Monday, August 5, 2013

Review of My Highland Lord by Tarah Scott

Born in New Mexico Tarah Scott is the author of numerous novels spanning several different genres including historical romance, horror and mainstream fiction. She currently lives in New York.
My list of books to review is incredibly long and initially I placed this title in Amanda's list to review, however there was something about it that kept calling out to me so last week I pinched it from Amanda's list and popped it into my own and I am SO glad that I did!!! Set in nineteenth century Britain this book is an absolute must for lovers of historical romance because it ticks every possible box.  There is mystery, there is intrigue, there are plots and twists and turns a plenty and best of all there is a feisty, take no crap heroine and a drop dead gorgeous, fearless hero.

The story opens in 1837 London, lifting the lid on a plot seventeen years earlier to assassinate the kings ministers.  I will admit that my general historical knowledge of anywhere beyond the North East of England in that time frame is somewhat sketchy (I so wish I had Lenora's terrifying historical knowledge) so I was glad that the author immediately makes it clear that she is indeed referring to the Cato Street Conspiracy.   Now, rather than wait for the story to unfold, because I will confess to being anal on matters such as this, I immediately found myself googling Cato Street because a little extra historical knowledge never hurts and this was a clear sign as to just how gripping the book was going to be...
I love the fact that the actual conspiracy is looked back upon rather than being written as if it were unfolding in real time because this added extra depth (and potential) to the story line and allowed various characters the opportunity to reassess their initial role in it.  I also thought the way the author explored the "loose ends" was incredibly imaginative and it provided a lot of scope for the ensuing drama and chaos which unfolded. I also love the use of letters and documents which are used periodically as a means of driving the story along.  I also love the fact that they are "written" by different characters because they have a wonderful air of authenticity about them.
The heroine Phoebe, I have to say surpassed expectations.  She is incredible! In an era when women had no control over their finances or who they married it is wonderful finding one that constantly headbutted the boundaries and limitations that society was trying to impose upon her.   The fact that she is also a spy for the British crown was the icing on the cake. What of the hero, Kiernan, Marquess of Ashlund? Well, his name or identity isn't even revealed until Chapter 3 which only adds to the mystery and suspense and he is also incredibly compelling.  Almost "new man" but in a I am going to spank your bare bottom in front of my father and his wife kind of way.  He is sexy, he is brave and he puts up with Phoebe's shit in such a charming, bemused manner that you just want to grab him by the ears and hug him.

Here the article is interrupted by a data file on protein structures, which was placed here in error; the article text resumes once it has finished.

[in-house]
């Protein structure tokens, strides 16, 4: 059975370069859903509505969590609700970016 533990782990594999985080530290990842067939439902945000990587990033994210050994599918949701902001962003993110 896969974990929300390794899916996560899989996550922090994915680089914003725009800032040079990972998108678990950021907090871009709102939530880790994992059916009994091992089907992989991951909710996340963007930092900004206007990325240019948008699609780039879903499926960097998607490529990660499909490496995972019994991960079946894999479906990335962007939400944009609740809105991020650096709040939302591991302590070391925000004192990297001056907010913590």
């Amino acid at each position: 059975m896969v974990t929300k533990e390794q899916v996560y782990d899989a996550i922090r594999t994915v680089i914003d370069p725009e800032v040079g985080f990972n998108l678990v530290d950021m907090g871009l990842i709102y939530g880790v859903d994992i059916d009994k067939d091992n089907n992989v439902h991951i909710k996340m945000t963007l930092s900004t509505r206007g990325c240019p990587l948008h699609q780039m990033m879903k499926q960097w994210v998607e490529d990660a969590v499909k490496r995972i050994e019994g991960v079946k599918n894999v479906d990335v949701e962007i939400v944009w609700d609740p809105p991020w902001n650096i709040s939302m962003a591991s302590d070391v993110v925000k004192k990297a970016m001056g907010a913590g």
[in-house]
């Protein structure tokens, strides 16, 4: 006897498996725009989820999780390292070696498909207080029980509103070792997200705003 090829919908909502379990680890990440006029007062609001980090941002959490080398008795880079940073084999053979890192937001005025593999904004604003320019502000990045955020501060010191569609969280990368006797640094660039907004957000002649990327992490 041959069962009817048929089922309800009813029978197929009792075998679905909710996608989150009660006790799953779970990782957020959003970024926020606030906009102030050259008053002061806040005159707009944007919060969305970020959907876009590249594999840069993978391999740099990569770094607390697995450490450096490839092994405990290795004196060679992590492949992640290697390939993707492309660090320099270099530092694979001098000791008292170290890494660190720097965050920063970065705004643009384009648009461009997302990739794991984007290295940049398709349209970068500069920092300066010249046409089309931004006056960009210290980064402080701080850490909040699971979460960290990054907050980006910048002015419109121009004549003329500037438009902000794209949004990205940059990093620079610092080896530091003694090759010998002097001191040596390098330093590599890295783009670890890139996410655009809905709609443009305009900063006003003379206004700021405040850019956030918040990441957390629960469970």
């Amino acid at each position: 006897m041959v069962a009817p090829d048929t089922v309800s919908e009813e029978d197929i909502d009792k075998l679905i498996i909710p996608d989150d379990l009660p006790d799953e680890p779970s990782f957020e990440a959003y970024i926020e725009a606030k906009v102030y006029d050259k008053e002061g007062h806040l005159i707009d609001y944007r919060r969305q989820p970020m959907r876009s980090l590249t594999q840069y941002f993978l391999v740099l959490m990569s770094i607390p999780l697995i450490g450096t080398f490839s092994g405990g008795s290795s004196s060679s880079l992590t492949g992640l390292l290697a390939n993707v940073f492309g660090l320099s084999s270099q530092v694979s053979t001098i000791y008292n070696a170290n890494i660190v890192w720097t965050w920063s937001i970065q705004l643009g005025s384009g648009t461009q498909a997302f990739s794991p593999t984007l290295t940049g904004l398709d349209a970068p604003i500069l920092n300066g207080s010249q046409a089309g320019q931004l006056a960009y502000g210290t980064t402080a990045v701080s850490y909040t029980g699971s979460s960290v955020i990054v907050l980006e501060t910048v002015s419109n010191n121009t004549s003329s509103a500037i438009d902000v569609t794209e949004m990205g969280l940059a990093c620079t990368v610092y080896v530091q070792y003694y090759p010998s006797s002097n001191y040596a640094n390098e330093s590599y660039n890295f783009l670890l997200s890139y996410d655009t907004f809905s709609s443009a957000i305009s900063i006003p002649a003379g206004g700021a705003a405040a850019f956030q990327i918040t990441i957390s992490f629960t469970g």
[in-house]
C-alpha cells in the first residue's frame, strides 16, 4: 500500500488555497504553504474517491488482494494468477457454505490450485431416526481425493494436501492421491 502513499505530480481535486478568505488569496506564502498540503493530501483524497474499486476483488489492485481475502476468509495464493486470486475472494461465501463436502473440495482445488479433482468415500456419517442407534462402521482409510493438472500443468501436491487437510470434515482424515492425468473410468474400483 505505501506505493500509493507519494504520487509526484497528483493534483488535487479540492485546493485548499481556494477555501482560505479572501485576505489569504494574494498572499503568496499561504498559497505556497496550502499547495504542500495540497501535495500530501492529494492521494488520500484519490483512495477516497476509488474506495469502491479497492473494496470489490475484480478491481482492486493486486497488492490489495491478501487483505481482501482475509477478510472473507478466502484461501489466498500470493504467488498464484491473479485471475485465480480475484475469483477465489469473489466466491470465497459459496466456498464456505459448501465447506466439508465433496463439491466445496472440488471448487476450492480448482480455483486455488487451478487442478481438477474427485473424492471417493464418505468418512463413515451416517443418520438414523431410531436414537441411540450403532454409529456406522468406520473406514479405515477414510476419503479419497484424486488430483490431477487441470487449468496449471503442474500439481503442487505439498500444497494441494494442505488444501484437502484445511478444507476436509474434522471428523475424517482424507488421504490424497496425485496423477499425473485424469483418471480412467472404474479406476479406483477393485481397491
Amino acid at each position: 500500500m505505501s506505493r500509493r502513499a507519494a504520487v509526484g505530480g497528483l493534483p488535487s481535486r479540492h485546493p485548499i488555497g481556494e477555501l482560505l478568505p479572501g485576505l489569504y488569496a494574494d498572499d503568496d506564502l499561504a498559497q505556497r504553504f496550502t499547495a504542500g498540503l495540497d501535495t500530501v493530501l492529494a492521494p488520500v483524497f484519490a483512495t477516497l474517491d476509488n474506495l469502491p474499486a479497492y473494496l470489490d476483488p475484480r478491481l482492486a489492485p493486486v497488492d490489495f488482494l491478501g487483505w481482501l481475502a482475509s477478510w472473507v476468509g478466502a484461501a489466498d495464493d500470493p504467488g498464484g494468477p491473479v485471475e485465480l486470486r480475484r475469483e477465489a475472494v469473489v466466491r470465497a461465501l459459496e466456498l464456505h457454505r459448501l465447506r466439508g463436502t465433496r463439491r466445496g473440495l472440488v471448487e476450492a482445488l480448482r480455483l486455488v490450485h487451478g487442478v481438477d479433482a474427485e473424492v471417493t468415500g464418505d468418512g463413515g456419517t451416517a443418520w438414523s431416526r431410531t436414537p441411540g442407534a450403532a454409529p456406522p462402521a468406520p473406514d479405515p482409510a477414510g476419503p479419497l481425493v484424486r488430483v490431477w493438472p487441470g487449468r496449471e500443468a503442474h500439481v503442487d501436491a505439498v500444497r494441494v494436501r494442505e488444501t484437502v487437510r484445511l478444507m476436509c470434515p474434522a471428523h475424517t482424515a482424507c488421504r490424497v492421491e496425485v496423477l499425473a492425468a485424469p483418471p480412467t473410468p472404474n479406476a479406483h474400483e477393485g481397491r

There is some beautiful imagery in the book especially in the scenes up around Loch Katrine. I chuckled and thought it was a clever touch by the author when Phoebe is buying a copy of The Pickwick Papers by Charles Dickens and Kiernan says "I am not acquainted with the fellow" to which Phoebe replies "He has only just published"  Absolute gold! Proving that there is indeed hope for all us indie authors yet!! I have gone looking for the author's other novels and I am slightly disappointed that I can only find them on kindle.  I really don't understand why people don't publish as paperback too, especially if publishing through amazon/create space.  I don't mind reading electronic copies for review however if I am reading for pleasure, or if I find an indie author that I love and want to read their other works then I really do prefer to read a real book...Maybe I am just a dinosaur. 
The only fault/flaw that I can find with the book itself is the fact that sometimes the author allows herself to slip into contemporary style language in the dialogue which occasionally spoils the moment.  I particularly noticed this during an exchange between Baron Ty Arlington and his mother and it made me wince. Overall, I loved this book.  I was hooked and gripped from the word go and I will definitely be reading more of the author's work at a later point.
You can find more about the author and her work at

 Ingrid Hall is the author of Granny Irene's Guide to the Afterlife - Revenge Part 1.  In addition to the free interviews and reviews that she is offering to indie authors,  Ingrid has also just launched a new Ghost Blogging service.  Find out more at                 

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